CANADA FX DEBT-C$ hit with commodity cousins on China news
* C$ ends lower at C$0.9942 vs US$, or $1.0058
* Bond prices track US Treasuries down
By Claire Sibonney
TORONTO, March 5 (Reuters) - Canada's dollar retreated against the U.S. dollar on Monday as commodity-linked currencies weakened after China announced its lowest annual growth target in eight years, sparking concern about demand for resources such as oil and base metals.
Oil prices were tugged in both directions, initially falling on the Chinese data, but later bouncing back on supply risks and tensions over Iran's nuclear program.
Copper lost more than 1 percent of its value on the downbeat news from the world's largest buyer of industrial metals.
"It's a classic flow into U.S. dollars and Japanese yen, largely triggered by the news overnight that China was downgrading their growth target for the year," said David Tulk, chief Canada macro strategist at TD Securities.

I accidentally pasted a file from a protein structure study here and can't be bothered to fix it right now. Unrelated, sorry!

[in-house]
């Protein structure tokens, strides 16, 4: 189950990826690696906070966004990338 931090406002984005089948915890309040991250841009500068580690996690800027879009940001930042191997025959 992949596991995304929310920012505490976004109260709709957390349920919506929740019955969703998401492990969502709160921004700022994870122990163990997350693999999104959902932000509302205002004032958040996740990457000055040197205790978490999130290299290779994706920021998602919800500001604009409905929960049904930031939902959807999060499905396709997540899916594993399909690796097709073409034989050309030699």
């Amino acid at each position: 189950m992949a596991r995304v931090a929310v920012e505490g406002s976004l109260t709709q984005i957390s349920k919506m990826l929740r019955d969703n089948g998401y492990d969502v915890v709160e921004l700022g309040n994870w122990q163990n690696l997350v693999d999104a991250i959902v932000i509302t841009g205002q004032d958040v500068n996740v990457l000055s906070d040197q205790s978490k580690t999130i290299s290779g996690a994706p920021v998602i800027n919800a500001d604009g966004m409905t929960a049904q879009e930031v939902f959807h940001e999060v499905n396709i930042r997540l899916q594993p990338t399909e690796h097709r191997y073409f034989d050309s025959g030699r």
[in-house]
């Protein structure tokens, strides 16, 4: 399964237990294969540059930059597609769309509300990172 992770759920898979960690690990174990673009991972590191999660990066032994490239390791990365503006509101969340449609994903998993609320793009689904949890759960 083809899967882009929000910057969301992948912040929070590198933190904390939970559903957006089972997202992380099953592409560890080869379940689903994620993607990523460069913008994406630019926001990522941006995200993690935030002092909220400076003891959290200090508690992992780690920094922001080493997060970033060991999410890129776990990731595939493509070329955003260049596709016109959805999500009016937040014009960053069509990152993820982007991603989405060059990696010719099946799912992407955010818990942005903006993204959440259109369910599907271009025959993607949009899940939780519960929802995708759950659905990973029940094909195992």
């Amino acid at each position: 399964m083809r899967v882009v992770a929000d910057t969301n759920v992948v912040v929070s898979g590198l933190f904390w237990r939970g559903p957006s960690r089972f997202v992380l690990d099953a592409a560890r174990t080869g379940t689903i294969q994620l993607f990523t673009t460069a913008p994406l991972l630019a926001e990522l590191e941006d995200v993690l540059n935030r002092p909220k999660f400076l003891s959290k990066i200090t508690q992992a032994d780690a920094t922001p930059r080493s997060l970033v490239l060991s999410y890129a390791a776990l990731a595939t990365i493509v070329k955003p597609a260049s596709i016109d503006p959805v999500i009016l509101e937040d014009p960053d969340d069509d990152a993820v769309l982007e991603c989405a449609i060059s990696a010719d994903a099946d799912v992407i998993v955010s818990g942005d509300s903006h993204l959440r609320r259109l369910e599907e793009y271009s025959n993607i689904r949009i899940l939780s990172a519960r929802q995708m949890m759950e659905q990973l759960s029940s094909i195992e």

"But as the day wore on, it seemed to be more just a flight out of commodity currencies ... those that have continued to lag are the New Zealand, Australian, Canadian dollars as well as the Norwegian krone. So it's more of that kind of day where the idea that maybe China grows at a slower rate hurts commodity demand and by association, commodity currencies."
The Canadian dollar ended the North American session at C$0.9942 versus the U.S. dollar, or $1.0058, down from Friday's close at C$0.9886 versus the U.S. dollar, or $1.0115. Continued...